Salt or gravel: student safety or environmental concern?

Katrina Meyer, News Editor

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The weather this winter has been all over the place. One day it’s 50 degrees and the next day is well below freezing. As a result of the weather whiplash we are all experiencing, water is melting and then freezing which leads to an abundance of ice all over the Luther pathways. I don’t typically mind ice. I’m from the Chicago area, so we deal with wintry weather conditions all the time. Living so close to Lake Michigan means that we deal with lake-effect snow frequently. It isn’t convenient, but it’s not a big problem because the city uses salt. Salt causes the freezing point of ice to lower which makes it easier to melt the ice. It also creates traction when walking. Other places in the United States use sand or gravel to create traction either because they do not have ice or because they are concerned about the environmental impact of salt. Sand and gravel create traction when walking, but in my opinion, they don’t do enough in the Midwest winter conditions.

Luther’s campus isn’t the easiest to navigate. The paths around campus don’t always take the most direct routes, and the hills make everything more complicated. During the winter, it can be downright dangerous trying to walk around campus, especially around bigger hills such as the ones leading to Jenson or Olson. I had a personal experience with that danger about a week ago.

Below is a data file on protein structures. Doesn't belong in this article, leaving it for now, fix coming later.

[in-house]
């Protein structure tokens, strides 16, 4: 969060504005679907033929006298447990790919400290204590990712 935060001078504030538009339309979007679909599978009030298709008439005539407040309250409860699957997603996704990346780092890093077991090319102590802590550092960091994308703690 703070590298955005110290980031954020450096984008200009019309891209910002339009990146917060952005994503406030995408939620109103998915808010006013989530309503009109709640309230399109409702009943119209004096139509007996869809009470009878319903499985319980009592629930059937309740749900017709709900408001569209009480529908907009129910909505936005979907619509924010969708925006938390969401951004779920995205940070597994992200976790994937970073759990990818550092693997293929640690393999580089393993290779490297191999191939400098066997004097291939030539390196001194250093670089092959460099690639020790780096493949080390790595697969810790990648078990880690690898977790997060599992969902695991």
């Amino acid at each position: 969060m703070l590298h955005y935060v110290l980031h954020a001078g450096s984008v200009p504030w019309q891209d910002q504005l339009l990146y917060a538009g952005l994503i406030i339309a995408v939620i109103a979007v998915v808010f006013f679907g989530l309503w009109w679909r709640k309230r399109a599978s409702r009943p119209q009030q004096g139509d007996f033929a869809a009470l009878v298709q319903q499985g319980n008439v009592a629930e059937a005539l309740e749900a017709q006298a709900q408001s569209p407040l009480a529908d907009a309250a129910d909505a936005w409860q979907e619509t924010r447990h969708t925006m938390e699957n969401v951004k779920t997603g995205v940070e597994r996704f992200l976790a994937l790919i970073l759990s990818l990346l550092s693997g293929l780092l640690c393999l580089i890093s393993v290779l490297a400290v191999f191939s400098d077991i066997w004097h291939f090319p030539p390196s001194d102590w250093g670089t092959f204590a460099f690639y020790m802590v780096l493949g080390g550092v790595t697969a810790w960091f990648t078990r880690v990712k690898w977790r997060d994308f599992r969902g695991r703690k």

I was walking across campus after a week of ice, snow, and wintry mix. The ground was slick, and I didn’t have to lift my feet to move forward. It felt like I was skating across half of the campus. By the time I got back to the hill leading down to Olson, I had nearly fallen several times. At the top of the hill, I felt my feet start to slide out from under me once again. Because I was on a hill and the ground was solid ice, there was nothing I could do to regain my balance. I fell hard and ended up sliding a little down the hill before I could regain my balance. I knew that I fell hard, hit my butt hand, and dropped my phone. Finding my phone, standing up, and continuing down the hill was not an easy task. When I got back to my room, I could see that bruises were already forming on my hand and on butt and that I had cracked the screen on my phone.

I’ve heard many similar stories during my time at Luther. It isn’t just about a lack of coordination or balance. A lot of students have difficulty walking around campus without falling during the wintertime. I believe that that is an issue. Sand and gravel just don’t do enough to help students get around. They may add some traction, but mainly the little pieces get stuck in my shoes and tracked into buildings all around campus. I believe that it should be a priority to make students as safe as possible when walking around campus. I know that salt isn’t as environmentally friendly as gravel or sand, but there is an option to buy salt that is less harmful to the environment and I feel like that would be a good compromise between the two sides. At the end of the day, I feel like taking care of students during long, cold, and icy winter seasons is enough to justify the use of a brand of salt that also takes environmental concerns into account.

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